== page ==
Colbie Caillat doesn’t love basketball (“I don’t have the attention span for sports,” she tells PEOPLE, laughing), but when she takes the court to perform the National Anthem during Game 5 of the NBA Finals, she’ll be honoring a very special fan: her dad.
The songwriter’s father, Ken, is a big-time music producer who’s worked with Fleetwood Mac, Billy Idol and his very talented daughter. Caillat, 29, will sing Sunday before the San Antonio Spurs take on the Miami Heat at the AT&T Center in San Antonio, Texas. And just in time for Father’s Day, Caillat shares how he has shaped her as an artist.
“My dad is one of the sweetest human beings around,” she tells PEOPLE. “He’s so patient with people and has so many ideas that he’s so much fun to work with.”
The father-daughter duo collaborated on Caillat’s 2007 breakout album Coco – featuring her endless infectious hit “Bubbly” – and next three projects.
Not that making music together is always easy.
“It’s so funny because when you’re working with an acquaintance or someone else, you’re being more polite, Caillat jokes. “I find that I’m a little bit more of a brat when I’m in the studio with my dad so I feel bad.”
But Caillat has learned a lot from her father, including how to navigate an industry obsessed with image.
“He always wanted me to enjoy it and be myself. That’s something that my parents always tried reminding me when I was younger,” she says.
“I was always trying to dye my hair and get these weird haircuts and pluck my eyebrows. I was always trying to find myself. And they were always the ones who were like, ‘You’re beautiful as you are.’ They know firsthand that it’s a really crazy work environment, and the people around you, you don’t know who to trust. They always just remind my to enjoy it and be myself, and to stand my ground.”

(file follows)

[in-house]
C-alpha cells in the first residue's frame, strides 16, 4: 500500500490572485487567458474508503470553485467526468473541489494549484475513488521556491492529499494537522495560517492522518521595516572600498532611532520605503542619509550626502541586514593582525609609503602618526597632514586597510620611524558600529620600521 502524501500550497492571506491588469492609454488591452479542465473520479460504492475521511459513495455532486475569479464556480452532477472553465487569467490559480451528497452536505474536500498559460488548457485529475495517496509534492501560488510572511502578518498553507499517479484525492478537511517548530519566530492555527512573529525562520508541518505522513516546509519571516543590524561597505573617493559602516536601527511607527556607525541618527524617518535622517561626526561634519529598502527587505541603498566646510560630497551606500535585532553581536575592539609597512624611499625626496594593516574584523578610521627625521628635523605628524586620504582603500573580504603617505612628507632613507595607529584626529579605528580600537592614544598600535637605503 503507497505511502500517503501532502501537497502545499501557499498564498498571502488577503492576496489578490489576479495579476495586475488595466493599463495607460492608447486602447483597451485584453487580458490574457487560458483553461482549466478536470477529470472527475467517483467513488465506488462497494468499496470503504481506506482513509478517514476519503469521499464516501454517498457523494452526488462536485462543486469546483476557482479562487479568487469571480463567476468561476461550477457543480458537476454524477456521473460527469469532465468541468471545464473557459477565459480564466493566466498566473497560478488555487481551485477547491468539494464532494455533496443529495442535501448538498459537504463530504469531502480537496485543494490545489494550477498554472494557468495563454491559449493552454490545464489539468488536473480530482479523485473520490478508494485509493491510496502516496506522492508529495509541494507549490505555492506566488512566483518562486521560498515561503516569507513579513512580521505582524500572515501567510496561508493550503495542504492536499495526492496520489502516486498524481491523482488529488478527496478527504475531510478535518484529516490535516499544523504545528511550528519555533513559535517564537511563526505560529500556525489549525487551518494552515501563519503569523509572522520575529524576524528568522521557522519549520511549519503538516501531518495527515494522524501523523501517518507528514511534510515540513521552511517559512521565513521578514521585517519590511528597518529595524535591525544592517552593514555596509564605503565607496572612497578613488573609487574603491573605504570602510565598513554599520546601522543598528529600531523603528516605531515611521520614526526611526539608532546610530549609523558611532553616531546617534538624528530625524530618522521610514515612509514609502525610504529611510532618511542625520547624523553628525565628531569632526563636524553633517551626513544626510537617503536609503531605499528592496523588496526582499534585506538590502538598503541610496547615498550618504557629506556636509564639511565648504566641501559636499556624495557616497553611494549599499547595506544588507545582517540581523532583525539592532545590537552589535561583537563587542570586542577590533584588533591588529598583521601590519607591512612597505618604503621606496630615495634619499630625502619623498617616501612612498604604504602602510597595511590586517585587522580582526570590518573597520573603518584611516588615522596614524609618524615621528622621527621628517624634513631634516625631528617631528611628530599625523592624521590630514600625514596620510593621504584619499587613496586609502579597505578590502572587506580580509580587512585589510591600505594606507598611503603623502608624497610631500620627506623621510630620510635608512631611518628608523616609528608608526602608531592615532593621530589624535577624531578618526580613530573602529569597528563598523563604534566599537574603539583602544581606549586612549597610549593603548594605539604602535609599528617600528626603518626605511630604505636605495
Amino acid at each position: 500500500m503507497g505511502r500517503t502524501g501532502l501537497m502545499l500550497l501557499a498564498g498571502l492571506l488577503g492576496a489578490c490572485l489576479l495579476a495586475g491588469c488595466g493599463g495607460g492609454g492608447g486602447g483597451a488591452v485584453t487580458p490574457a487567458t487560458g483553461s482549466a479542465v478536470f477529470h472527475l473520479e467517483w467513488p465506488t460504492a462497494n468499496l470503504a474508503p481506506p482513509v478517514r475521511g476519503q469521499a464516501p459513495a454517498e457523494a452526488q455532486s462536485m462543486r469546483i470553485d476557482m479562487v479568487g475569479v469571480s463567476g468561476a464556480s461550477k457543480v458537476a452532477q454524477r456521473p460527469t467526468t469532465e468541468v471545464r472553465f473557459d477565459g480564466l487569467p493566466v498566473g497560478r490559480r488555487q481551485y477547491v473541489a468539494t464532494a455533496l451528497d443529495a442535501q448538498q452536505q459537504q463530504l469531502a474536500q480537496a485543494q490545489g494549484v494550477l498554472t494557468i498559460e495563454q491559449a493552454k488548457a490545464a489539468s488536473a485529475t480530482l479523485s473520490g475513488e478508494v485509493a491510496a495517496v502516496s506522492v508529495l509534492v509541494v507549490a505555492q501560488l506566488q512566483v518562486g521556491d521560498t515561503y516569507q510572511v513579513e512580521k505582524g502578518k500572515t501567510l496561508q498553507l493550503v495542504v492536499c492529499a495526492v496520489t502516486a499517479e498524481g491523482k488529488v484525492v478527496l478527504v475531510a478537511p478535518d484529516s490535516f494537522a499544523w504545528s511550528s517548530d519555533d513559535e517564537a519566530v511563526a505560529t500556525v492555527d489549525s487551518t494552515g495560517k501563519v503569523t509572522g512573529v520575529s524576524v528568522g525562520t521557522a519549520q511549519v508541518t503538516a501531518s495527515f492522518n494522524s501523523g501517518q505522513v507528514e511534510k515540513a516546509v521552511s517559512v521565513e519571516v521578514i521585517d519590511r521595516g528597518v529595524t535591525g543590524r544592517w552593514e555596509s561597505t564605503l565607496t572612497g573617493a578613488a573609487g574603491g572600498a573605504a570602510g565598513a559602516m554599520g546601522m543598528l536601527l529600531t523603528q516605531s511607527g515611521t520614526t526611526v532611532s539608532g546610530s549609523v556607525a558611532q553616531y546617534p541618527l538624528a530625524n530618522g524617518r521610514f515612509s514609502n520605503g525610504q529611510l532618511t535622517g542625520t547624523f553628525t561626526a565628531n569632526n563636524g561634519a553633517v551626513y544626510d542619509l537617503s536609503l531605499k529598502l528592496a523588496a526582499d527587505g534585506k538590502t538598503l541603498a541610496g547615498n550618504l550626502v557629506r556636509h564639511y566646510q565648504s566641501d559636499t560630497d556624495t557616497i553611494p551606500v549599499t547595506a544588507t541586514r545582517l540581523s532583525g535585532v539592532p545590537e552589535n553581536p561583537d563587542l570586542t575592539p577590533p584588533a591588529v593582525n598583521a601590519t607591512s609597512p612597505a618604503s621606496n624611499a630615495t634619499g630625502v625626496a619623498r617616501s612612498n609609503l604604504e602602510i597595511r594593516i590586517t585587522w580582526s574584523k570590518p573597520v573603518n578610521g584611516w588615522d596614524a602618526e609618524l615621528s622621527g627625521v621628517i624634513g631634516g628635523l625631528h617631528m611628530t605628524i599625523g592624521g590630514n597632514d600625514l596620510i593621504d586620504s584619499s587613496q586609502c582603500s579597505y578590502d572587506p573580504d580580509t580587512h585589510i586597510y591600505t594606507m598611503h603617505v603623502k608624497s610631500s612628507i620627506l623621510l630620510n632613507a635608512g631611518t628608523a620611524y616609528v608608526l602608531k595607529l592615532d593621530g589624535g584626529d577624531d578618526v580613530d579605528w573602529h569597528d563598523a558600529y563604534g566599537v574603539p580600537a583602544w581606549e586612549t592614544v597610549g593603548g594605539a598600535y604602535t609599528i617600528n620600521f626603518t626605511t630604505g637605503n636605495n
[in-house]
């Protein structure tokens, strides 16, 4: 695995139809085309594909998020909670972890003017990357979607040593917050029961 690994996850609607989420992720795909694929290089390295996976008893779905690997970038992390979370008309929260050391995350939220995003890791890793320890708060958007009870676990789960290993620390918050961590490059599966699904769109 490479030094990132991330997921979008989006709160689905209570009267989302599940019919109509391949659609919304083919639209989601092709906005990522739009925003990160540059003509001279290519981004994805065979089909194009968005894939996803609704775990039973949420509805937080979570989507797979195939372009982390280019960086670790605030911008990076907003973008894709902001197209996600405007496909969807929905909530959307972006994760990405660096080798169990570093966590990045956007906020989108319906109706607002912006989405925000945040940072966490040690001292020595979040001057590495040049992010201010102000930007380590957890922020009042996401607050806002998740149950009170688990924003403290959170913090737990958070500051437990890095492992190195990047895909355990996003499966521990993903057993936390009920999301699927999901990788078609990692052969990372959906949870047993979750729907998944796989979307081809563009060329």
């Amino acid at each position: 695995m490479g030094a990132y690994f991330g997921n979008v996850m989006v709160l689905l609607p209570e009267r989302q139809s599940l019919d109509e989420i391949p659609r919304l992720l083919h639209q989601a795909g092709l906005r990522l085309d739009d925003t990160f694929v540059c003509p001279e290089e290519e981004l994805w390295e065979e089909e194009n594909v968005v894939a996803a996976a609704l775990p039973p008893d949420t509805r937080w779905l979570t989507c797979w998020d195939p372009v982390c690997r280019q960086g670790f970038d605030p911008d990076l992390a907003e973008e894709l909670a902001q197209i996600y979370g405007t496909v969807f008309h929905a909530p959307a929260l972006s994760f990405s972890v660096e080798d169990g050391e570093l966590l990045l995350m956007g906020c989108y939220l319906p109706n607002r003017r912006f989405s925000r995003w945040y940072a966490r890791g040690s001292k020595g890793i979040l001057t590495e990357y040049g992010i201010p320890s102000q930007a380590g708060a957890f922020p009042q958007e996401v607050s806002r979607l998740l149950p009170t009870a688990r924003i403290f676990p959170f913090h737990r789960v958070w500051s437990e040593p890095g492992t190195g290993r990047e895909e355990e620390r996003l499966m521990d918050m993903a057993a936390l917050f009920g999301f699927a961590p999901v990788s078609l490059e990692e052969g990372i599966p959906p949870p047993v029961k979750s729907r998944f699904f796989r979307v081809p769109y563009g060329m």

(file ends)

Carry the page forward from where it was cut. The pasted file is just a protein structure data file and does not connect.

It’s a tough lesson – and one that Caillat tackles in “Try,” a beautiful ballad of empowerment off Gypsy Heart Side A, the five-song EP she dropped Monday to preview her album coming out later this year.
“Try” was inspired by a recording session conversation with Kenneth ” Babyface ” Edmonds and two songwriters about the challenges women in music face.
“I was venting to them about how people in the business around me wanted me to be someone that I’m not. They wanted me to dress a little sexier and kind of change the artist that I was, and I didn’t know what to do because I thought, okay, if this is what people are wanting, should I change?” she recalls. “And they were like, absolutely not you don’t have to try to be someone else, because people like who you are.”
To spread that message, Caillat created a now viral lyric video, inviting fans and famous friends like Miranda Lambert, Sheryl Crow and Sara Bareilles to send in selfies – all showing their makeup-free, natural beauty.
Caillat also started to live by her lyrics, refusing to touch up the Gypsy Heart album art and promising to perform without makeup for some concerts.
“I have a mole on my forehead that they’ve always taken off every single picture of me, and they’ve made my arms smaller if I gained a little weight before that photo shoot,” she explains. “I’ve always allowed it because I thought that’s what people liked better. And now I’m completely changing that.
Being photographed totally fresh-faced may make a lot of women nervous, but for now, Caillat is more concerned about Sunday’s performance. Though she’s sung at athletic events before, the different crowd and pressure of live TV always give her stage fright, she says.
“It’s so terrifying, it’s so much pressure, so it’s a really scary experience,” she tells PEOPLE. “But so much fun. Once I’m done, I’m like, oh, well I just did that, it was so crazy and I got through it.
See Caillat sing her heart out Sunday during the NBA Playoffs at 8 p.m. ET on ABC, and watch her lyric video for “Try” below.